American popular culture has been transformed over the past 20 years by the hip-hop phenomenon. And because pop culture is now the raw material out of which so much of today's high art is made, hip-hop's influence inevitably is showing up in galleries and museums.
Shinique Amie Smith's painting, installation and mixed-media works at the Creative Alliance gallery in Highlandtown are inflected by the aesthetic of hip-hop without in any sense being consumed by it. Her elegant, calligraphic designs are both a tribute to hip-hop's cultural pervasiveness and an expression of her own highly disciplined artistic personality.
Hip-hop was the creation of a generation of disadvantaged inner-city youth who came of age during the 1980s and '90s and who watched their neighborhoods, families and futures fall victim to multiple epidemics of crack cocaine, AIDS, homelessness and the shredding of the social safety net.
Their response was a counter-culture that made a virtue of the harsh conditions of their lives and that proudly asserted their identity. Break-dancing, graffiti, rapping and outrageous fashions were all expressions of rebellion against a society that had marginalized millions of urban young people.
Nearly all Smith's pieces refer to the whimsical, improvised mark-making of urban graffiti. Many of her works quote phrases or even whole songs from popular rap recordings.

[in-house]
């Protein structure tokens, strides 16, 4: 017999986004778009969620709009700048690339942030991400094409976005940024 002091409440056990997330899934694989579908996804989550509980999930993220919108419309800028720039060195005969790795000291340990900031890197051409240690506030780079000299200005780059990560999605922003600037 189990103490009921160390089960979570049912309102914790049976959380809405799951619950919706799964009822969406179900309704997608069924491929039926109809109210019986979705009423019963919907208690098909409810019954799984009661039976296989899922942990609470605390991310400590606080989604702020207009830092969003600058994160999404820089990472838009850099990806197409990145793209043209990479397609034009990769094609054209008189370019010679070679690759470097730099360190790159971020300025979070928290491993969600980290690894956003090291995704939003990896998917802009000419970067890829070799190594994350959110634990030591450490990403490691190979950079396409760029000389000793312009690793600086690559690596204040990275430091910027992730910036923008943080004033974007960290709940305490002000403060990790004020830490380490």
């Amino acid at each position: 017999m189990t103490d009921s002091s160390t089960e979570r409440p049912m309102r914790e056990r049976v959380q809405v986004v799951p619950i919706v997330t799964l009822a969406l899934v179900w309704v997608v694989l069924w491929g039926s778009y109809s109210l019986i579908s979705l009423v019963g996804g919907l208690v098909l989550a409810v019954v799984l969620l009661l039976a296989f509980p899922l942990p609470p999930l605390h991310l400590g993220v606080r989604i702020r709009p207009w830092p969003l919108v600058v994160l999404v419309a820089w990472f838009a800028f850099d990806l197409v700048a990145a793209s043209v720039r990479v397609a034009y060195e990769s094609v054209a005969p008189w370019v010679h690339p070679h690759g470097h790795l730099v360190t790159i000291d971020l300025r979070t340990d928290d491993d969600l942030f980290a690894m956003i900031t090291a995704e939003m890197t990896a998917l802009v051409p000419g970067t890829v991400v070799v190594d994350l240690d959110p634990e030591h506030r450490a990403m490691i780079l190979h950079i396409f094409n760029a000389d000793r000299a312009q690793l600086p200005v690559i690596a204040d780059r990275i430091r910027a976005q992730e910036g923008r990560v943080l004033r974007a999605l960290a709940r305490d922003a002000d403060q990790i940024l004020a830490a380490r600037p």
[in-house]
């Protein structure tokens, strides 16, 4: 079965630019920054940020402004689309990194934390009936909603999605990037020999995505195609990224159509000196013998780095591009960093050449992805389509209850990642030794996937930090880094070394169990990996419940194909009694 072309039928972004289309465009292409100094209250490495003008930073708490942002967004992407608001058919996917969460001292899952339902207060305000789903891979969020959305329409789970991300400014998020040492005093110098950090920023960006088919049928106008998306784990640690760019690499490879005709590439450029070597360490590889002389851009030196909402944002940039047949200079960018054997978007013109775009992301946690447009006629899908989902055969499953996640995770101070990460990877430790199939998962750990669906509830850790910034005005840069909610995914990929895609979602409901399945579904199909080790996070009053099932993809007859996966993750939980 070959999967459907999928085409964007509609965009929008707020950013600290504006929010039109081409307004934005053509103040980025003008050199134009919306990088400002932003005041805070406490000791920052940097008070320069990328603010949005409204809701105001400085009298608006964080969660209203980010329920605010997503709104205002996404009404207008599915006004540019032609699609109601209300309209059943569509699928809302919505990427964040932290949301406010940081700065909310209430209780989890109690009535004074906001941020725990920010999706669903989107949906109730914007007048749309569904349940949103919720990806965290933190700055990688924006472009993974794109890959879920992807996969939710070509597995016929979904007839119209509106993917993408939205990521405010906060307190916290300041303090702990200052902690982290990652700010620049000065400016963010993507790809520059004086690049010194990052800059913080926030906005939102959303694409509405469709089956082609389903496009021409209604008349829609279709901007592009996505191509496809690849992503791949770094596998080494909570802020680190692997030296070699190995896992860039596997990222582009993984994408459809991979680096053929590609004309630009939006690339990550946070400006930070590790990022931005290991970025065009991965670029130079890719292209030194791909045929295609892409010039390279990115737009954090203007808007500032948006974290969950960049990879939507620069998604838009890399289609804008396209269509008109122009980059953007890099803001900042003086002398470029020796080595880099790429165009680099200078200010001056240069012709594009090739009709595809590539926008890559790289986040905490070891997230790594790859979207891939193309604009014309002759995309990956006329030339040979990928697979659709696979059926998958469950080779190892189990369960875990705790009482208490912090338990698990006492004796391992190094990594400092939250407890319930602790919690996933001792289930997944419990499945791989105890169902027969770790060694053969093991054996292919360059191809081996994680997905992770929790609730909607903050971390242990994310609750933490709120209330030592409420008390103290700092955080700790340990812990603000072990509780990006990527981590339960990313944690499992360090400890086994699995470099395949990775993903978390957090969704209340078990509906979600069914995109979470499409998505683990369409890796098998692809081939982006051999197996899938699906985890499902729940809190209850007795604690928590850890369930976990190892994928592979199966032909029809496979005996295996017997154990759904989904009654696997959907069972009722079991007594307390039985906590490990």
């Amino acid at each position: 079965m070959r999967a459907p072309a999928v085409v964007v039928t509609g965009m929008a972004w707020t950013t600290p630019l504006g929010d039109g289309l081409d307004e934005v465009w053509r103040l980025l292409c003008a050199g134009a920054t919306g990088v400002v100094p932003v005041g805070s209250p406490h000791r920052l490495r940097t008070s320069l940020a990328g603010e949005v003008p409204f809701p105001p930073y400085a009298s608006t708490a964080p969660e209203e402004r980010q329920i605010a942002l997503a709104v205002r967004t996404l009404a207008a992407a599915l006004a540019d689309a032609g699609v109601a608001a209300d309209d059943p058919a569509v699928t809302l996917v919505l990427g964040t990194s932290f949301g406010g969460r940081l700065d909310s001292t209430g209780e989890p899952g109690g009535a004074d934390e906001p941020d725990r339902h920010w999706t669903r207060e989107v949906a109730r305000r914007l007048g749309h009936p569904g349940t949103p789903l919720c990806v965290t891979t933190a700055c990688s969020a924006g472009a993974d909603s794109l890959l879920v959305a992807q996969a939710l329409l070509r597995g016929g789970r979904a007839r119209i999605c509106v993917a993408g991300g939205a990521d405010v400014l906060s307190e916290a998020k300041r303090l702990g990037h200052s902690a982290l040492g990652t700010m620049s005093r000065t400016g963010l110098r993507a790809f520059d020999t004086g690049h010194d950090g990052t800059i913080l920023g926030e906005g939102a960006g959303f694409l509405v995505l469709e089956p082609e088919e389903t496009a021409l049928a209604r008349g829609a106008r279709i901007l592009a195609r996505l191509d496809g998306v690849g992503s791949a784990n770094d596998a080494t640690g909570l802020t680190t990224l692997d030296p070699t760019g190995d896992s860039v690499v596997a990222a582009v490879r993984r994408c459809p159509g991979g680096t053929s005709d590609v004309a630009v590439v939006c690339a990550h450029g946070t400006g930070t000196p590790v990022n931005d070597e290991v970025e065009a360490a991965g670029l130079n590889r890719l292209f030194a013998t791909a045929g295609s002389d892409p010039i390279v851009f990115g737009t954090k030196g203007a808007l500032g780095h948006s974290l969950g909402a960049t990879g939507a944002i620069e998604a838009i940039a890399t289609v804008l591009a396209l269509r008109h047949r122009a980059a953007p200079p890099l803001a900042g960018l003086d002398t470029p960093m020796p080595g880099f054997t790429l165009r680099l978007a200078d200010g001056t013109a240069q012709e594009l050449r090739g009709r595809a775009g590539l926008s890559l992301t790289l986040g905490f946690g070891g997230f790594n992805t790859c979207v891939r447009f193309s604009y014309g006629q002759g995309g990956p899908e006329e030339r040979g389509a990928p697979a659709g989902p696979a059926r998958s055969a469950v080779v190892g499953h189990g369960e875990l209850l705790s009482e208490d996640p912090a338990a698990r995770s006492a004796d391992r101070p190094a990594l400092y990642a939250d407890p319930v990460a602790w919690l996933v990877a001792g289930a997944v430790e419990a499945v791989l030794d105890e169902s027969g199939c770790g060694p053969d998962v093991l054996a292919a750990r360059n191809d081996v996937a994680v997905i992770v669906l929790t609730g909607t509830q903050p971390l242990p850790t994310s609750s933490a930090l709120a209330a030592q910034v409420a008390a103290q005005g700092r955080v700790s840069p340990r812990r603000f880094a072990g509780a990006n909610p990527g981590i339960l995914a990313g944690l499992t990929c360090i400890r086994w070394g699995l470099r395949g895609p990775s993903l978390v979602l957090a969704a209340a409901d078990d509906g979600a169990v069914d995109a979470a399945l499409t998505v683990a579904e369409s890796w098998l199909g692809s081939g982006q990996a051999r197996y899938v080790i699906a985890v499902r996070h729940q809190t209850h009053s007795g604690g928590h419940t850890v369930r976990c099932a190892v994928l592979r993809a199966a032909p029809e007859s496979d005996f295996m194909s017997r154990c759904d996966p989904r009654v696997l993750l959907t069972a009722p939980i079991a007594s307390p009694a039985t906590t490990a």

But unlike earlier artists such as Keith Haring or Jean Michel Basquiat, whose graffiti-inspired works deliberately evoked the raw, untutored immediacy of outsider art, Smith's graceful lines reflect her study of the ancient art of Chinese calligraphy. The meandering, abstract patterns she constructs have the unforced elegance of a Brice Marden canvas.
Though the paintings can be appreciated as pure abstractions, they also can be read as mandalas, the ritualistic, geometric designs symbolizing the universe that are used by Hindus and Buddhists as aids to meditation.
Many of her works also exploit the repetition of a single word or phrase, functioning as a kind of visual mantra, a sacred verbal formula believed to possess magical curative and restorative powers. (A concurrent exhibit of Smith's work at Maryland General Hospital is part of the hospital's innovative art and healing project.)
Smith employs the motif of urban graffiti in a surprisingly varied range of works, from fabric sculpture to installation to video. Memory Cloth, for example, is a densely patterned abstract confection created out of bleach and ballpoint pen on denim. Verge Converge, by contrast, is a sculptural installation made out of dozens of yards of thin vinyl and paper strips, both colored with inks and acrylic paint. And Meditations is a mixed-media installation of hundreds of small, casual drawings arranged in a grid pattern.
This is a show whose unpretentious materials and presentation belie its subtle beauty and considerable conceptual heft. The show runs through Sept. 28. The Creative Alliance is at 413 S. Conkling St. Hours are Wednesday-Saturday 11 a.m. to 5 p.m. Call: 410-276-1651.